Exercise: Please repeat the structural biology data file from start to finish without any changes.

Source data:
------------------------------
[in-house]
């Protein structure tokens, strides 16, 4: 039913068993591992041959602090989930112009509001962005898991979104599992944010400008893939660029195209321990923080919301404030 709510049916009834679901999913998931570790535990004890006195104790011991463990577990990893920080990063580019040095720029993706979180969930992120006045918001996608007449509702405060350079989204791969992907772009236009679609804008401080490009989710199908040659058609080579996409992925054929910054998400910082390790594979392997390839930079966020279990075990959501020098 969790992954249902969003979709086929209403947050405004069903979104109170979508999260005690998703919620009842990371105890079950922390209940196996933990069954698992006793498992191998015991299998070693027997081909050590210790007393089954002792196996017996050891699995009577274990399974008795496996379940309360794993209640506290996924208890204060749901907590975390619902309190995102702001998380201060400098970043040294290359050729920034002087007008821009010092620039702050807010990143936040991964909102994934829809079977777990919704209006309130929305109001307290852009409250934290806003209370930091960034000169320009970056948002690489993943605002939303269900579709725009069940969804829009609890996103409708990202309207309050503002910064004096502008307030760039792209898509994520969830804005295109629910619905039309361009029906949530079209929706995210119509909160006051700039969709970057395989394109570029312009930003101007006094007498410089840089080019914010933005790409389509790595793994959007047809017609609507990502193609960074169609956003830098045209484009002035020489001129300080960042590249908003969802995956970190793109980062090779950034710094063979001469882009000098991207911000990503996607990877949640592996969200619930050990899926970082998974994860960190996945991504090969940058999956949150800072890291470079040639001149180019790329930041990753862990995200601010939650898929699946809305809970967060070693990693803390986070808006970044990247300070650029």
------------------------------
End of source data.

[in-house]
């Protein structure tokens, strides 16, 4: 039913068993591992041959602090989930112009509001962005898991979104599992944010400008893939660029195209321990923080919301404030 709510049916009834679901999913998931570790535990004890006195104790011991463990577990990893920080990063580019040095720029993706979180969930992120006045918001996608007449509702405060350079989204791969992907772009236009679609804008401080490009989710199908040659058609080579996409992925054929910054998400910082390790594979392997390839930079966020279990075990959501020098 969790992954249902969003979709086929209403947050405004069903979104109170979508999260005690998703919620009842990371105890079950922390209940196996933990069954698992006793498992191998015991299998070693027997081909050590210790007393089954002792196996017996050891699995009577274990399974008795496996379940309360794993209640506290996924208890204060749901907590975390619902309190995102702001998380201060400098970043040294290359050729920034002087007008821009010092620039702050807010990143936040991964909102994934829809079977777990919704209006309130929305109001307290852009409250934290806003209370930091960034000169320009970056948002690489993943605002939303269900579709725009069940969804829009609890996103409708990202309207309050503002910064004096502008307030760039792209898509994520969830804005295109629910619905039309361009029906949530079209929706995210119509909160006051700039969709970057395989394109570029312009930003101007006094007498410089840089080019914010933005790409389509790595793994959007047809017609609507990502193609960074169609956003830098045209484009002035020489001129300080960042590249908003969802995956970190793109980062090779950034710094063979001469882009000098991207911000990503996607990877949640592996969200619930050990899926970082998974994860960190996945991504090969940058999956949150800072890291470079040639001149180019790329930041990753862990995200601010939650898929699946809305809970967060070693990693803390986070808006970044990247300070650029």